The new revenge of law on politics
MAXIME GAUINCommenting more than three years ago on a decision of the French Constitutional Council, which censored the Boyer bill in 2012, I had used as a title the words of Robert Badinter, the former president (1986-1995) of this same council: If the bill is adopted, it will be censored in the name of the constitution, and this affair will constitute the revenge of law on politics.
The end of the Perinçek v. Switzerland case is a new revenge of this kind. Having stated on Swiss territory, in 2005, that “Armenian genocide” claims were “an imperialist lie,” Homeland Party (VP) leader Doğu Perinçek was sued by the Switzerland-Armenia Association and sentenced in 2007, as the vagueness of Switzerland’s anti-racist law allows abuses. In 2013, the second chamber of the European Court of Human Rights found Switzerland wrong, and ruled that the freedom of expression of Mr. Perinçek was violated. Breaking the promises made to the Turkish government, the Swiss government filed an application to the Grand Chamber at the last minute. On Oct. 15, 2015, the Grand Chamber ended this deplorable affair and found Switzerland once again wrong. This is not only a disaster for Swiss diplomacy, which has violated its centuries-long principle of neutrality, but also, and even more clearly, for those who tried to impose legal censorship on the scholarly debate toward the Ottoman Armenian tragedy of 1915. First of all, the Grand Chamber has reaffirmed the distinction between Holocaust denial and the scholarly critique of the “Armenian genocide” allegations.
In Paragraph 234, the final judgment reaffirms the constant jurisprudence of the ECHR: Denying the Holocaust or the responsibilities of Hitler in that crime is understood to be done with anti-Semitic and anti-democratic purposes and so cannot be protected by Article 10 of the European Convention of Human Rights. However, observed the judges, it cannot be “automatically presumed” that you pursue a racist agenda if you challenge the “Armenian genocide” label, and “and there is not enough evidence that this was so in the present case.”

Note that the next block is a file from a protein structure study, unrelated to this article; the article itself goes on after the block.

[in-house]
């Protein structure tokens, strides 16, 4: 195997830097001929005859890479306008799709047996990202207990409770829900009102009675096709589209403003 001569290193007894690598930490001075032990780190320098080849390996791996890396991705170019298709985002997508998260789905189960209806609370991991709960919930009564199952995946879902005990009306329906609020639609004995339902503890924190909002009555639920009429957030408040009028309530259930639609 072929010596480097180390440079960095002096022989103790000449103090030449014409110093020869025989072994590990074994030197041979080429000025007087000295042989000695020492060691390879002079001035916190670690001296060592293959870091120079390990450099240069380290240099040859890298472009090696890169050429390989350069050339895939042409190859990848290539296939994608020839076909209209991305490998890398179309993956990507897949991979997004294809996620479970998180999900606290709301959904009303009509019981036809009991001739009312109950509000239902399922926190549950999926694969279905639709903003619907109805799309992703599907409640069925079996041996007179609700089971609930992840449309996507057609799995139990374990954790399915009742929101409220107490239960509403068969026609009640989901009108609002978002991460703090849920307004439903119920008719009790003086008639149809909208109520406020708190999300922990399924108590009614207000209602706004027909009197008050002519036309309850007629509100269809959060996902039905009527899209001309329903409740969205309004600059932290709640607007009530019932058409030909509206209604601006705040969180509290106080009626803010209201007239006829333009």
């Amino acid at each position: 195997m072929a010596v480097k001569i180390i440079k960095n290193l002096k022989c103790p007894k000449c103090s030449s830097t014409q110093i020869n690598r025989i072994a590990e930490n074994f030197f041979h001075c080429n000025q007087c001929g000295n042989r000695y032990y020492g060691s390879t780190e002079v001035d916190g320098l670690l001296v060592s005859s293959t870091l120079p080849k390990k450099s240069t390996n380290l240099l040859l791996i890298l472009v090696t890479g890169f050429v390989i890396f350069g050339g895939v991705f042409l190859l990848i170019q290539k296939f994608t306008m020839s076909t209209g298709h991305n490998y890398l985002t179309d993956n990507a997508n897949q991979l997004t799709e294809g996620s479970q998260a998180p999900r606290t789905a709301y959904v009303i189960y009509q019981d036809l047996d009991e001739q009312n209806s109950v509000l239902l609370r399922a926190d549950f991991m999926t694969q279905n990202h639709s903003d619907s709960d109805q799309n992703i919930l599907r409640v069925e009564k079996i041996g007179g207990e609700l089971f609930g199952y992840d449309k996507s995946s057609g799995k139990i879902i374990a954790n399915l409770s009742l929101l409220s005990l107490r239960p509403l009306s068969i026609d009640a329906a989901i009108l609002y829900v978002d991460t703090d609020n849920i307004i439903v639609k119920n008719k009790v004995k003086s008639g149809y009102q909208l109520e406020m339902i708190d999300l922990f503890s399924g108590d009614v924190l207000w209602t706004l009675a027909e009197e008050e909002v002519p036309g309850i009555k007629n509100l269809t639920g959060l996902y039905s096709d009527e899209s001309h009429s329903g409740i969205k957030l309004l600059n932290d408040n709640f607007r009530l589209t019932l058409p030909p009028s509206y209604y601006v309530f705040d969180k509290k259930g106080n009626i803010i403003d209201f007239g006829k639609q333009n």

Then, the Grand Chamber blocked any legal censorship in the entire Council of Europe, and so even in Armenia. Actually, in Paragraph 156, the Grand Chamber explains: “It can hardly be said that by disputing the legal qualification of the events, the applicant cast the victims in a negative light, deprived them of their dignity, or diminished their humanity.”
Even more important is the fact that the Grand Chamber corroborated in practice the refusal, by the second chamber, to conclude that there would be a “general consensus” for the “Armenian genocide claims.” In Paragraph 231, the court observes that Mr. Perinçek “took part in a long-standing controversy that the Court has […] described as a ‘heated debate, not only within Turkey but also in the international arena.’” By definition, if there is a “heated debate in the international arena,” none of the interpetations presented in such a context can be regarded as backed by “a general consensus.”
Similarly, in Paragraph 287, the Grand Chamber affirms “the possibility, in a ‘democratic society,’ to express opinions that diverge from those of the authorities or any sector of the population.” We touch here the core of the issue: Banning opinions because they are not congruent with that of a pressure group or a political body is totalitarian. Moreover, according to the enemies of Mr. Perinçek’s freedom of expression, there should be no limits in hurting Turkish feelings, particularly in denying the war crimes perpetrated by Armenian volunteers, from 1914 to 1922 – a very special kind of “anti-racist” views. In other words, the Grand Chamber’s judgment marks the final defeat of a liberticidal hypocrisy.